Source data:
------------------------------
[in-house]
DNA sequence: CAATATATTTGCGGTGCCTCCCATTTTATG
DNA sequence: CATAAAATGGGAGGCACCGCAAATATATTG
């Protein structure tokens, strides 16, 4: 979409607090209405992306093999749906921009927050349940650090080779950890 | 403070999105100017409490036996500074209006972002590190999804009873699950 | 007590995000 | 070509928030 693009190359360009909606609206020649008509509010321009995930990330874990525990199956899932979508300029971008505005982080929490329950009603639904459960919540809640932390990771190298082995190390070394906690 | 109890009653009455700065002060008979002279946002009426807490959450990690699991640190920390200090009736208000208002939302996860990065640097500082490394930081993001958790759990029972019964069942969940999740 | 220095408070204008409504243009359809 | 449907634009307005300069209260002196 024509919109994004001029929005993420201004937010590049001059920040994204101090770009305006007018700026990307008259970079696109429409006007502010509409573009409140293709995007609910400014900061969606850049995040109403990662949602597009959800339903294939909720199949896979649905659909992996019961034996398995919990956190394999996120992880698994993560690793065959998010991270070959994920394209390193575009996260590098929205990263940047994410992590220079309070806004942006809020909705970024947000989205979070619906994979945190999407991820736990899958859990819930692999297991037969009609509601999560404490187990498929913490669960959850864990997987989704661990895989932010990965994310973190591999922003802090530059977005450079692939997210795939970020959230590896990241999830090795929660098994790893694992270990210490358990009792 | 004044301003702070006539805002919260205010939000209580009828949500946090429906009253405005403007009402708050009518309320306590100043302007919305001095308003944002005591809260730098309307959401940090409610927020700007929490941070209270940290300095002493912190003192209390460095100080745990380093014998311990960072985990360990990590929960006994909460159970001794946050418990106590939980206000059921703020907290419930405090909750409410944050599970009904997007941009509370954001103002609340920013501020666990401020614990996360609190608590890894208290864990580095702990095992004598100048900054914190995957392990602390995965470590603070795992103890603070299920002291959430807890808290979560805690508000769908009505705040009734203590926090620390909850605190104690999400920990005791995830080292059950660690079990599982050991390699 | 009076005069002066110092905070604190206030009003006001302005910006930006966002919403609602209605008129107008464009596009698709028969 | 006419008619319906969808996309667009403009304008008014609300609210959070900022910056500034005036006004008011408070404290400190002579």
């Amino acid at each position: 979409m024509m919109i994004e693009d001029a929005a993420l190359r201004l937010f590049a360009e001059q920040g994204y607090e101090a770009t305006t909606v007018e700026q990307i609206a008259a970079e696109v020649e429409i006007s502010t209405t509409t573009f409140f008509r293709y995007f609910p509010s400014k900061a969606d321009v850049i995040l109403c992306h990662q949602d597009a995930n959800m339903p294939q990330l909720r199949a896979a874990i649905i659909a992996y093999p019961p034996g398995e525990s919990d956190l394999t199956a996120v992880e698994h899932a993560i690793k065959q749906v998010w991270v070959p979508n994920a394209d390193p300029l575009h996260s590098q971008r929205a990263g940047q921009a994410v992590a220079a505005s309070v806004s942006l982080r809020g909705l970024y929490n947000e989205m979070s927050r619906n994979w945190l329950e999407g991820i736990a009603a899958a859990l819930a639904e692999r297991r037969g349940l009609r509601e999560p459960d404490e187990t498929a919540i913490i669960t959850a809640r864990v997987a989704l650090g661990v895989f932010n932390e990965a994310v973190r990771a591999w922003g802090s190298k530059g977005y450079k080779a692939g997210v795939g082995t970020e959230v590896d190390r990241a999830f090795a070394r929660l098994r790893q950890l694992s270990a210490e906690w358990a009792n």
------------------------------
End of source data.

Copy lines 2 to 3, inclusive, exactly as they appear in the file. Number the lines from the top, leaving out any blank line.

DNA sequence: CAATATATTTGCGGTGCCTCCCATTTTATG
DNA sequence: CATAAAATGGGAGGCACCGCAAATATATTG